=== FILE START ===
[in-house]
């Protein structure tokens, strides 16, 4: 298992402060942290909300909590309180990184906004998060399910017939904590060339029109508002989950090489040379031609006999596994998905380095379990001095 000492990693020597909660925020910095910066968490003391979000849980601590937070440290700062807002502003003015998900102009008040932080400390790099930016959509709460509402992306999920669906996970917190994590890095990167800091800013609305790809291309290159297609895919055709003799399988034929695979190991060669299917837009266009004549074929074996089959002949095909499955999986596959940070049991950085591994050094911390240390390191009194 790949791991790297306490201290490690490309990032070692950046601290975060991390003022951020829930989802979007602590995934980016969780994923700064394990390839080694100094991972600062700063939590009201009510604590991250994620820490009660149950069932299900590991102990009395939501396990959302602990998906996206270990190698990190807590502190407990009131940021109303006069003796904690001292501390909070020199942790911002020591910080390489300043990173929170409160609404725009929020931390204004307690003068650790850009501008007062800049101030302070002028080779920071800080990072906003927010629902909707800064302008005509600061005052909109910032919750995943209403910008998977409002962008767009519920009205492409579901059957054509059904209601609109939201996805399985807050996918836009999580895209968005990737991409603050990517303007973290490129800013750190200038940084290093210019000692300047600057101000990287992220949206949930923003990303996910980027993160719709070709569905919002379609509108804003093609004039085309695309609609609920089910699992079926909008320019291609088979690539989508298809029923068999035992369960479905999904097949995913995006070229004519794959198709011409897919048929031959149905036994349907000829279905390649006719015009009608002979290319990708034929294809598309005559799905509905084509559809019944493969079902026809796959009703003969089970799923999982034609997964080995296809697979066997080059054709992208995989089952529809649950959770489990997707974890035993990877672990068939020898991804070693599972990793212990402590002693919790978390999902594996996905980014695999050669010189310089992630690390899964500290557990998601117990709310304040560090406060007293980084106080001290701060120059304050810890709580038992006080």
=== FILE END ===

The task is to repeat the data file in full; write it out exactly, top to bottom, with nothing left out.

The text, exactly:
[in-house]
């Protein structure tokens, strides 16, 4: 298992402060942290909300909590309180990184906004998060399910017939904590060339029109508002989950090489040379031609006999596994998905380095379990001095 000492990693020597909660925020910095910066968490003391979000849980601590937070440290700062807002502003003015998900102009008040932080400390790099930016959509709460509402992306999920669906996970917190994590890095990167800091800013609305790809291309290159297609895919055709003799399988034929695979190991060669299917837009266009004549074929074996089959002949095909499955999986596959940070049991950085591994050094911390240390390191009194 790949791991790297306490201290490690490309990032070692950046601290975060991390003022951020829930989802979007602590995934980016969780994923700064394990390839080694100094991972600062700063939590009201009510604590991250994620820490009660149950069932299900590991102990009395939501396990959302602990998906996206270990190698990190807590502190407990009131940021109303006069003796904690001292501390909070020199942790911002020591910080390489300043990173929170409160609404725009929020931390204004307690003068650790850009501008007062800049101030302070002028080779920071800080990072906003927010629902909707800064302008005509600061005052909109910032919750995943209403910008998977409002962008767009519920009205492409579901059957054509059904209601609109939201996805399985807050996918836009999580895209968005990737991409603050990517303007973290490129800013750190200038940084290093210019000692300047600057101000990287992220949206949930923003990303996910980027993160719709070709569905919002379609509108804003093609004039085309695309609609609920089910699992079926909008320019291609088979690539989508298809029923068999035992369960479905999904097949995913995006070229004519794959198709011409897919048929031959149905036994349907000829279905390649006719015009009608002979290319990708034929294809598309005559799905509905084509559809019944493969079902026809796959009703003969089970799923999982034609997964080995296809697979066997080059054709992208995989089952529809649950959770489990997707974890035993990877672990068939020898991804070693599972990793212990402590002693919790978390999902594996996905980014695999050669010189310089992630690390899964500290557990998601117990709310304040560090406060007293980084106080001290701060120059304050810890709580038992006080």